Chikungunya cases reported in Florida

Chikungunya isn’t new to Florida; a handful of cases are reported annually, but have always been the result of Florida natives traveling to the Caribbean.…
Chikungunya cases reported in Florida

According to the Centers for Disease Control the chikungunya virus is most often spread to people by Aedes aegypti and Aedes albopictus mosquitoes, the same mosquitoes that transmit dengue virus. (AP Photo/USDA, File)

Chikungunya isn’t new to Florida; a handful of cases are reported annually, but have always been the result of Florida natives traveling to the Caribbean. Recently, however, the Florida Health Department has confirmed two cases of Chikungunya that originated in the state.

According to officials, the disease is the result of infected individuals returning from the Caribbean and then being bitten by a Florida mosquito. The Florida mosquito then becomes a carrier for Chikungunya, increasing the spread of the disease in the area.

SEE ALSO: Caribbean experiences outbreak of chikungunya

Both individuals who were diagnosed recently are doing well, indicate officials, and at the moment the DOH indicates there is no cause for alarm. Chikungunya cannot be transmitted from person to person; it requires the bite of an intermediate host–the mosquito. The patients were described as a 41-year-old woman in Miami-Dade County who began experiencing symptoms on June 10, and a 50-year-old man in Palm Beach County, who first noticed symptoms July 1.

“We encourage everyone to take precautions against mosquitoes to prevent chikungunya and other mosquito-borne diseases by draining standing water, covering your skin with clothing and repellent and covering doors and windows with screens,” said said Dr. Anna Likos, State Epidemiologist and Disease Control and Health Protection Director in a statement.

What is Chikungunya?

Chikungunya is a viral disease transmitted to humans from infected mosquitoes. The disease, according to the World Health Organization (WHO) often is mistaken for dengue, another mosquito-borne illness common in tropical areas. Chikungunya, however, is not often a cause of morbidity, though in the elderly it can contribute to cause of death.

“Chikungunya is characterized by an abrupt onset of fever frequently accompanied by joint pain,” states WHO. “Other common signs and symptoms include muscle pain, headache, nausea, fatigue and rash. The joint pain is often very debilitating, but usually lasts for a few days or may be prolonged to weeks.”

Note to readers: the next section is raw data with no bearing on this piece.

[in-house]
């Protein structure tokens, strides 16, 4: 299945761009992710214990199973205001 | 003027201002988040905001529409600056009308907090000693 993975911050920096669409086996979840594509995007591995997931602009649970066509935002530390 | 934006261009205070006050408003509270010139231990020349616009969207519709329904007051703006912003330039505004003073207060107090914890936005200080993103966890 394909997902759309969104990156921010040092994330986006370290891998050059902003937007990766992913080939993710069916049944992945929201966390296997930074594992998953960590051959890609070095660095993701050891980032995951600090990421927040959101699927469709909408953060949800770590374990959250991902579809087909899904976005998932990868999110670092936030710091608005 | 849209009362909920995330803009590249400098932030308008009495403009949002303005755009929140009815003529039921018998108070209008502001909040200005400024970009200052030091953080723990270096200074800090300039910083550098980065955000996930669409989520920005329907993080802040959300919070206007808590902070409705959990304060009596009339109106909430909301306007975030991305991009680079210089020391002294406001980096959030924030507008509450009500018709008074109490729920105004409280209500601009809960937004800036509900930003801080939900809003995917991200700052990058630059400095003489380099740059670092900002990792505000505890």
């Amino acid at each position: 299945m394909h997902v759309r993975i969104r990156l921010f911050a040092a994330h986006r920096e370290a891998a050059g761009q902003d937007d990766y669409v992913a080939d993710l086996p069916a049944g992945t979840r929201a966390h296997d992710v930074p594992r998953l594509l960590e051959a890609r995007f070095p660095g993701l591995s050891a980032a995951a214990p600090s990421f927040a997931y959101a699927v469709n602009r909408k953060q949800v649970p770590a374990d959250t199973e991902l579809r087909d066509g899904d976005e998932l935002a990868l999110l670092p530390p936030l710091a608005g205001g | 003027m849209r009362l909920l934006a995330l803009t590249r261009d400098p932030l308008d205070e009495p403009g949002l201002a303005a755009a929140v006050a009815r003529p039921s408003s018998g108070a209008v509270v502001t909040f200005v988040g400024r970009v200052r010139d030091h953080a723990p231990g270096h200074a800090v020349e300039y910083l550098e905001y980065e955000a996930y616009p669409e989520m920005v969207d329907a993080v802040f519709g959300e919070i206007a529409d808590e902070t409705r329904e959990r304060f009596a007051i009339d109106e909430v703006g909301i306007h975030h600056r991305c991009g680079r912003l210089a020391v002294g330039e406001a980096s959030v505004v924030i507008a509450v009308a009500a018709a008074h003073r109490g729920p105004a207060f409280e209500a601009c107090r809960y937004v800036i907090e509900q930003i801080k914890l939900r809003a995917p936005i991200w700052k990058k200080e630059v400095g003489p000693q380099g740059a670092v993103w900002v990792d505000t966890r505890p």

After the bite from an infected mosquito–usually Aedes aegypti and Aedes albopictus, two species which can also transmit other mosquito-borne viruses–the disease takes 4 to 8 days to develop within the body, with symptoms typically lasting up to 12 days.

Most individuals who contract Chikungunya recover fully though joint pain can persist for months or even years.

SEE ALSO: Dengue fever: Is it a concern for the United States?

Though the Florida cases are the first of this disease to be reported in the United States, Chikungunya has been documented in 40 countries across the globe, originating in southern Tanzania in 1952.

What should be done?

Unfortunately, there is no cure for chikungunya, and the only defense against it is taking precautions when outside and trying to manage mosquito populations. The Centers for Disease Control (CDC) make the following recommendations for prevention of chikungunya:

  • Use air conditioning or window/door screens to keep mosquitoes outside.  If you are not able to protect yourself from mosquitoes inside your home or hotel, sleep under a mosquito bed net.
  • Help reduce the number of mosquitoes outside your home or hotel room by emptying standing water from containers such as flowerpots or buckets.
  • When weather permits, wear long-sleeved shirts and long pants.
  • Use insect repellents

    • Repellents containing DEET, picaridin, IR3535, and oil of lemon eucalyptus and para-menthane-diol products provide long lasting protection.
    • If you use both sunscreen and insect repellent, apply the sunscreen first and then the repellent.
    • Do not spray repellent on the skin under your clothing.
    • Treat clothing with permethrin or purchase permethrin-treated clothing.
    • Always follow the label instructions when using insect repellent or sunscreen.